My PhD work in 1974 was funded by a NASA Exobiology grant. Later in my career, it came as no surprise that I would be fascinated by the search for life in the universe. My work came full circle 30 years later with the study of astrobiology in the Arctic, India, and other extreme environments.
The majority of my professional career took place at the Carnegie Institution of Washington’s Geophysical Laboratory. I was fortunate to land there at a time when biogeochemistry was in its infancy. Without fully being aware of where I was headed, I jumped with both feet into multi-disciplinary work, not being afraid to collaborate with smart people in many different fields along the way. Carnegie encouraged its staff scientists to think broadly, try new things, and be creative. In the early days from Carnegie Institution’s inception until about 1980, we did our research without significant government funding. My early work was supported in part by grants from private foundations, money that I may have never seen explicitly, but nonetheless provided support for my postdocs, lab supplies, fieldwork, and an occasional conference.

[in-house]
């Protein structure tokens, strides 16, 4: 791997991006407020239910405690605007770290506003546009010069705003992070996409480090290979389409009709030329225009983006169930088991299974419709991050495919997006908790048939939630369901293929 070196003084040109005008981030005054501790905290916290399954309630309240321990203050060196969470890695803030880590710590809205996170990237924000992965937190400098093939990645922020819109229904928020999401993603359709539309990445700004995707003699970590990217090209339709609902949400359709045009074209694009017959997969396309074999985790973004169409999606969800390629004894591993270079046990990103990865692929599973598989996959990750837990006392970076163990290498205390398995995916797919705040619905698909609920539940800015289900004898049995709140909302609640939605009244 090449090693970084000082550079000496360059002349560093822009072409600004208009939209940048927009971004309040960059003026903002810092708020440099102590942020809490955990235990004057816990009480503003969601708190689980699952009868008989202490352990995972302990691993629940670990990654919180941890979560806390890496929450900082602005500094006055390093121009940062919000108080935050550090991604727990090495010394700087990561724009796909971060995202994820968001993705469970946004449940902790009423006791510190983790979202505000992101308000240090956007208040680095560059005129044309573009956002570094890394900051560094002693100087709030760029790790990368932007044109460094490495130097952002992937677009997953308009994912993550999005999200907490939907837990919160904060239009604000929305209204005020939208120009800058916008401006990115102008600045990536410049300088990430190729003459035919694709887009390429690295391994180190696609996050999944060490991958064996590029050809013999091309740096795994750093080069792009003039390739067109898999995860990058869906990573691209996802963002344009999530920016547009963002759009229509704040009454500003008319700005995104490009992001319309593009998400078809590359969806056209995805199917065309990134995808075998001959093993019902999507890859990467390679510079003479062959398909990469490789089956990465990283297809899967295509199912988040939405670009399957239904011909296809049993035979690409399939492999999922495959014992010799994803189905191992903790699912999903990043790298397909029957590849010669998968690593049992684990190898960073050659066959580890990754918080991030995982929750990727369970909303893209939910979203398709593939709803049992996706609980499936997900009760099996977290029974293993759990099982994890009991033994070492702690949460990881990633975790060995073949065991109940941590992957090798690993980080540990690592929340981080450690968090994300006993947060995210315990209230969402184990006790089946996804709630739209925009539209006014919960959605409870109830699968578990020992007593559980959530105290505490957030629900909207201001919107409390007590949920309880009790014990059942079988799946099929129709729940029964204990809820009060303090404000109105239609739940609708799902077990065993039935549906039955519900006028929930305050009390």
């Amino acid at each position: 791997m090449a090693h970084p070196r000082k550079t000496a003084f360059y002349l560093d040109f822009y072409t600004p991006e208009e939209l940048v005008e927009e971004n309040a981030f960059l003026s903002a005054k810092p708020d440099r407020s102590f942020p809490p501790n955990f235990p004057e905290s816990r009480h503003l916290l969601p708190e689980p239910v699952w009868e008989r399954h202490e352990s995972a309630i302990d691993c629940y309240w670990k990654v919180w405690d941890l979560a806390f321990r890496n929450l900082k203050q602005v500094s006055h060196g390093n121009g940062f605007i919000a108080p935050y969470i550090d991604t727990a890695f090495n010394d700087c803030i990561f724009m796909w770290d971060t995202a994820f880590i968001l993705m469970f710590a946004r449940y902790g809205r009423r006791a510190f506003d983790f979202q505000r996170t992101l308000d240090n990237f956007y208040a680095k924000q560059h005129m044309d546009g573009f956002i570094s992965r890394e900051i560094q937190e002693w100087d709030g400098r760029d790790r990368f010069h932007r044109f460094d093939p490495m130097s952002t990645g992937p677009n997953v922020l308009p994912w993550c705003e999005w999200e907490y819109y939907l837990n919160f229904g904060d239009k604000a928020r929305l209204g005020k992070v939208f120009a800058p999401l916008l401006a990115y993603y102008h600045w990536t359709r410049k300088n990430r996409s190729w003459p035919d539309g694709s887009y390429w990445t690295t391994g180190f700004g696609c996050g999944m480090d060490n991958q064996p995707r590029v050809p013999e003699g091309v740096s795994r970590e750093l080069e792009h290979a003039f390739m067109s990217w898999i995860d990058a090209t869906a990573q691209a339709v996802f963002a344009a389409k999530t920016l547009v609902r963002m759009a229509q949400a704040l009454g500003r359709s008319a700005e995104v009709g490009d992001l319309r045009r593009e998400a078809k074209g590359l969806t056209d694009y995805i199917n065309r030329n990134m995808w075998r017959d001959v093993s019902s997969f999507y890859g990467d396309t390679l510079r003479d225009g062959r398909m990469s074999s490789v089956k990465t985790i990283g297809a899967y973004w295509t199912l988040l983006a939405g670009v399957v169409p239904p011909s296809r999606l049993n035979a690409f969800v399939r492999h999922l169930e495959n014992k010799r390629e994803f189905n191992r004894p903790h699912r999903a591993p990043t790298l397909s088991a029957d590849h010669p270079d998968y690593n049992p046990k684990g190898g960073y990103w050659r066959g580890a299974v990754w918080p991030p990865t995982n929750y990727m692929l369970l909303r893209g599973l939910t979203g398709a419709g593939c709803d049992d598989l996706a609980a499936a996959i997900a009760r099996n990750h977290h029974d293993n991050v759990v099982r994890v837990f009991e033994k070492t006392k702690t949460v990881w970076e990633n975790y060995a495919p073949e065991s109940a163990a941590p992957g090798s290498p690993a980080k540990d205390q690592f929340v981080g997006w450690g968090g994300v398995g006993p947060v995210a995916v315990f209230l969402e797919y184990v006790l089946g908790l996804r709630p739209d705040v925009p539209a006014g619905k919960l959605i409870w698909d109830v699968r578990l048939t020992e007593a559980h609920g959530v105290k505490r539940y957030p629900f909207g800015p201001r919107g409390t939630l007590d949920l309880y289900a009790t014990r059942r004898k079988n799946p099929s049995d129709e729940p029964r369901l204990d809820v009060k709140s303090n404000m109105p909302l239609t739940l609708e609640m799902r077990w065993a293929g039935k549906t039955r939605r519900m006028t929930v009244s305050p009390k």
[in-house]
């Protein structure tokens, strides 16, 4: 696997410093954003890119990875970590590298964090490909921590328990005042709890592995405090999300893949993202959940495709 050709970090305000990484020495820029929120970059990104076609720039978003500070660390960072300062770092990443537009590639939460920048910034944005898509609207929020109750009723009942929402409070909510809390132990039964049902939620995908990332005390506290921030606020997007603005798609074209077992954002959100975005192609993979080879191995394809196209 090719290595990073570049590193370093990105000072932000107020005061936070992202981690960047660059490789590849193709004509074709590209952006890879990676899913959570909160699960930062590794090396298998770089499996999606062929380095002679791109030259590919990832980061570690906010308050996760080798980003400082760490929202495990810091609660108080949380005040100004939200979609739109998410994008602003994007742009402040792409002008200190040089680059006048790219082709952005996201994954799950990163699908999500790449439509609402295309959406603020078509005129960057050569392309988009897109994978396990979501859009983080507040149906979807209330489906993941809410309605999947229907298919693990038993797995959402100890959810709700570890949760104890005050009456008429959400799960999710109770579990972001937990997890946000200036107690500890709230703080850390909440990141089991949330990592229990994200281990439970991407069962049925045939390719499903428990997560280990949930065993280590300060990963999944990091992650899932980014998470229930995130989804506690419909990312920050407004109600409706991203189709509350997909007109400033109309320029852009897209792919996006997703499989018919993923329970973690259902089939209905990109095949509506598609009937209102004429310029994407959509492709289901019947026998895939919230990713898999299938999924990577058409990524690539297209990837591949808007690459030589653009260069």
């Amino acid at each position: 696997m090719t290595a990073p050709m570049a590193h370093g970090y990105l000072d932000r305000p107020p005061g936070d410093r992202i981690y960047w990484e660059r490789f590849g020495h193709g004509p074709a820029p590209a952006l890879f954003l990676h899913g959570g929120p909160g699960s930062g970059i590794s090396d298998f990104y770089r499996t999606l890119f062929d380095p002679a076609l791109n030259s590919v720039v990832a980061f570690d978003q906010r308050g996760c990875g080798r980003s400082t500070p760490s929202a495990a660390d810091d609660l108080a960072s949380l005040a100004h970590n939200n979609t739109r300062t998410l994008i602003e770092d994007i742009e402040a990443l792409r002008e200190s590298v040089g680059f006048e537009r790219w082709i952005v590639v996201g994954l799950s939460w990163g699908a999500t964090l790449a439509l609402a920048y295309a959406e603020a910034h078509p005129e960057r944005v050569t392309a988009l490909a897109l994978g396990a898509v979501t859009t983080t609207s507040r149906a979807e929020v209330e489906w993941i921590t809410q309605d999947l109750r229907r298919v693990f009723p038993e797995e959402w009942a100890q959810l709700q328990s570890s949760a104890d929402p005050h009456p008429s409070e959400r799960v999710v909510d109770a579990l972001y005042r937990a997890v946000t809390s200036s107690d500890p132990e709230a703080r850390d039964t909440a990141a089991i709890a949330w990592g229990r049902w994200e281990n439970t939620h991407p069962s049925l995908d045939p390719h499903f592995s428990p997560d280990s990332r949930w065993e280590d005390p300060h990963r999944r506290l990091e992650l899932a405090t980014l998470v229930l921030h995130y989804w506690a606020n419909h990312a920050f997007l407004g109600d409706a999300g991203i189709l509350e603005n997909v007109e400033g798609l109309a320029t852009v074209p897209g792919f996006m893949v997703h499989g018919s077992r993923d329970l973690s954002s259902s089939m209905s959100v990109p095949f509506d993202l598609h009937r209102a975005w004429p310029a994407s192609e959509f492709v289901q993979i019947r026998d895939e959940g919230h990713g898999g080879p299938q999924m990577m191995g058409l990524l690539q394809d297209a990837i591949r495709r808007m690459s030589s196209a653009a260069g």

As I grew more experienced, I transformed from a shy, quiet, perpetually youthful looking woman into a more outgoing leader. Always serious, it took awhile for me to realize that being quiet did not help my career. I attribute the transformation to a supportive husband, motherhood, and great colleagues. My husband, Christopher Swarth, forced me, pleasantly, to stand up for myself and speak out when I had an opinion. As a mother of two young children, I learned more about how to work effectively as a scientist, while taking care of others. Eventually, I developed personal relationships with Geophysical Laboratory scientists, Tom Hoering and Doug Rumble, as well as others who supported my ideas and recognized the value of my hard work.